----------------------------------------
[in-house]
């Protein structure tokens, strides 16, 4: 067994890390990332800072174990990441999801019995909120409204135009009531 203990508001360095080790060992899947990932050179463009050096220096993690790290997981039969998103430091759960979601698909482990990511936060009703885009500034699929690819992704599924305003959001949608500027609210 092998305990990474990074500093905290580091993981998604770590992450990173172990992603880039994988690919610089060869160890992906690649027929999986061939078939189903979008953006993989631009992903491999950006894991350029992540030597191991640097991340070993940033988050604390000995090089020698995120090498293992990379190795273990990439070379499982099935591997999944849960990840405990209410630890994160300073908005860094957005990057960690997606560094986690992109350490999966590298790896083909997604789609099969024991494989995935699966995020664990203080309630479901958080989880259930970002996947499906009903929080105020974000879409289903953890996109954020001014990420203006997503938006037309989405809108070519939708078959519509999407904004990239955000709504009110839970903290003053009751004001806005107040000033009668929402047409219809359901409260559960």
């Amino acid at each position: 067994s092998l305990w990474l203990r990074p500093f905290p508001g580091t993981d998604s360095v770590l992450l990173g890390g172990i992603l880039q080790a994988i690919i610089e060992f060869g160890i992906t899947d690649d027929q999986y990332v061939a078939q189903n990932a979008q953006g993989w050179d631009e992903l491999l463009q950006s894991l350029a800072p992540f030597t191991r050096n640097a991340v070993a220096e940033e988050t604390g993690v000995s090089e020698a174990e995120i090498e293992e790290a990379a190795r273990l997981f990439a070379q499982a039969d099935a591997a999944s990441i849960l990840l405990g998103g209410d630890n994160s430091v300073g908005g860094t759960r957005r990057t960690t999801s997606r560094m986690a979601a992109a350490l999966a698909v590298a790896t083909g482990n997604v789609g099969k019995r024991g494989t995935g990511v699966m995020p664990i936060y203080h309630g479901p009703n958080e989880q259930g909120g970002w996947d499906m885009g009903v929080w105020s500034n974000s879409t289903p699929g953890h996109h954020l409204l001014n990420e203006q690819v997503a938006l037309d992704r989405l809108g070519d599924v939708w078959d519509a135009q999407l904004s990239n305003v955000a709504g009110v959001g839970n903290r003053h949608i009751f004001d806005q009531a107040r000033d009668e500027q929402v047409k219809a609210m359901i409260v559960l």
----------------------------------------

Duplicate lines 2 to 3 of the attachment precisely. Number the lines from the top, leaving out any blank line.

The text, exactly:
């Protein structure tokens, strides 16, 4: 067994890390990332800072174990990441999801019995909120409204135009009531 203990508001360095080790060992899947990932050179463009050096220096993690790290997981039969998103430091759960979601698909482990990511936060009703885009500034699929690819992704599924305003959001949608500027609210 092998305990990474990074500093905290580091993981998604770590992450990173172990992603880039994988690919610089060869160890992906690649027929999986061939078939189903979008953006993989631009992903491999950006894991350029992540030597191991640097991340070993940033988050604390000995090089020698995120090498293992990379190795273990990439070379499982099935591997999944849960990840405990209410630890994160300073908005860094957005990057960690997606560094986690992109350490999966590298790896083909997604789609099969024991494989995935699966995020664990203080309630479901958080989880259930970002996947499906009903929080105020974000879409289903953890996109954020001014990420203006997503938006037309989405809108070519939708078959519509999407904004990239955000709504009110839970903290003053009751004001806005107040000033009668929402047409219809359901409260559960």
């Amino acid at each position: 067994s092998l305990w990474l203990r990074p500093f905290p508001g580091t993981d998604s360095v770590l992450l990173g890390g172990i992603l880039q080790a994988i690919i610089e060992f060869g160890i992906t899947d690649d027929q999986y990332v061939a078939q189903n990932a979008q953006g993989w050179d631009e992903l491999l463009q950006s894991l350029a800072p992540f030597t191991r050096n640097a991340v070993a220096e940033e988050t604390g993690v000995s090089e020698a174990e995120i090498e293992e790290a990379a190795r273990l997981f990439a070379q499982a039969d099935a591997a999944s990441i849960l990840l405990g998103g209410d630890n994160s430091v300073g908005g860094t759960r957005r990057t960690t999801s997606r560094m986690a979601a992109a350490l999966a698909v590298a790896t083909g482990n997604v789609g099969k019995r024991g494989t995935g990511v699966m995020p664990i936060y203080h309630g479901p009703n958080e989880q259930g909120g970002w996947d499906m885009g009903v929080w105020s500034n974000s879409t289903p699929g953890h996109h954020l409204l001014n990420e203006q690819v997503a938006l037309d992704r989405l809108g070519d599924v939708w078959d519509a135009q999407l904004s990239n305003v955000a709504g009110v959001g839970n903290r003053h949608i009751f004001d806005q009531a107040r000033d009668e500027q929402v047409k219809a609210m359901i409260v559960l």